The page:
Automobile accidents involving pedestrians are often more complicated than those involving two vehicles. In part, this is a result of North Carolina’s unforgiving contributory negligence rule. This outdated legal principle holds that a defendant can completely avoid liability if he or she can prove the plaintiff was even 1% at-fault for the accident. In pedestrian or bicycle cases, the insurance companies frequently try to argue the plaintiff was doing something unlawful at the time he or she was struck by their insured. For a crosswalk cases, the answer is simple – look at the statutes. North Carolina law is clear; a motorist has an obligation to stop at crosswalks for pedestrians. If you have suffered a personal injury as a result of being struck by an automobile while walking or riding your bicycle, contact the Raleigh pedestrian injury attorneys of Maginnis Law at 919.480.8526.
North Carolina has two very important statutes for pedestrians at crosswalks: N.C.G.S. § 20-172 and N.C.G.S. § 20-173.
N.C.G.S. § 20-172 pertains to the obligations of a pedestrian when there are special pedestrian-control signals in place. In that situation, “[p]edestrians facing such signal may proceed across the highway in the direction of the signal and shall be given the right‑of‑way by the drivers of all vehicles.” If a vehicle strikes a pedestrian while they are lawfully making their way across a crosswalk with this signal, there is unlikely to be any contributory negligence defense. The pedestrian should be compensated for his or her injuries. If the insurance company tells you otherwise, you should strongly consider calling an attorney. Another section of N.C.G.S.§ 20-172 states that the pedestrian is, of course, not to cross the street if the “Don’t Walk” sign is flashing. If a pedestrian is injured while crossing with the “Don’t Walk” sign flashing, proving liability and defeating contributory negligence is much more difficult. It is not impossible, however. North Carolina’s “last clear chance” exception to contributory negligence could save your case.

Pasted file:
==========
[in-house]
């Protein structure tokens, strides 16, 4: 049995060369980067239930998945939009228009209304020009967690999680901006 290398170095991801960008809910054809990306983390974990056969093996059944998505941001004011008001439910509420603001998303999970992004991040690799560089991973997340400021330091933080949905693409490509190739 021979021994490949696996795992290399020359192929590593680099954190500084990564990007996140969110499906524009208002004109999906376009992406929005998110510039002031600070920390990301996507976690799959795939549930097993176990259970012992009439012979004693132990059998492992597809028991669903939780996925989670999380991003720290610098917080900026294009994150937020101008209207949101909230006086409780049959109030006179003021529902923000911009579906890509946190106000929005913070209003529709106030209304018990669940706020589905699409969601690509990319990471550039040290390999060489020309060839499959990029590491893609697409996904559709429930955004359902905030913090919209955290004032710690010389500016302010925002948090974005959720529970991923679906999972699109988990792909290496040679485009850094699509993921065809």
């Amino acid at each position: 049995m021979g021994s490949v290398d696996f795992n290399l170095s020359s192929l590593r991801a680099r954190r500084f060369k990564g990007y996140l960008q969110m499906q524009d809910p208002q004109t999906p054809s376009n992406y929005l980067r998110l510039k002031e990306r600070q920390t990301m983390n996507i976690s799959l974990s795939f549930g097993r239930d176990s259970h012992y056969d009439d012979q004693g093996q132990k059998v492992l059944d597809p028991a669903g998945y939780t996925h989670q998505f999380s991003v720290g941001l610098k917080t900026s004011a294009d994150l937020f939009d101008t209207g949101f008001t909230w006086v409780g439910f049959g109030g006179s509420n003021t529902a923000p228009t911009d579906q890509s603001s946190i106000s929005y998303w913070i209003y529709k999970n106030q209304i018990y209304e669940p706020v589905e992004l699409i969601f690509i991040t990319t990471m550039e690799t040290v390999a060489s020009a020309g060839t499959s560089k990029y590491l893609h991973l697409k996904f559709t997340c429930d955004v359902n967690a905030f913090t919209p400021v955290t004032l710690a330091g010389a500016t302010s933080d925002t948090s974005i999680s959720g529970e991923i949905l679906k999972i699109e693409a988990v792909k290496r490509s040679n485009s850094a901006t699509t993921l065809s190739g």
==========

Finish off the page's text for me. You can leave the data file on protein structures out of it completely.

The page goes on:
The second relevant statute is N.C.G.S. § 20-173, and it pertains to the obligations of automobile drivers at intersections without pedestrian-control signals. It provides simply that “[w]here traffic‑control signals are not in place or in operation the driver of a vehicle shall yield the right‑of‑way, slowing down or stopping if need be to so yield, to a pedestrian crossing the roadway within any marked crosswalk or within any unmarked crosswalk at or near an intersection.” If you are struck while lawfully walking or riding your bicycle through a crosswalk, and have sustained injury, you likely have a valid negligence claim. The automobile driver has a statutory obligation to look out for your safety.
To speak with the Raleigh pedestrian accident attorneys of Maginnis Law, call 919.480.8526 or email us using our contact page. We regularly represent clients in and around the Triangle area, including Raleigh, Durham, Chapel Hill, Cary, Apex, and Morrisville, and we do not charge for consultations. We are happy to discuss your case over the phone or in person. We also handle all personal injury cases on a contingency basis.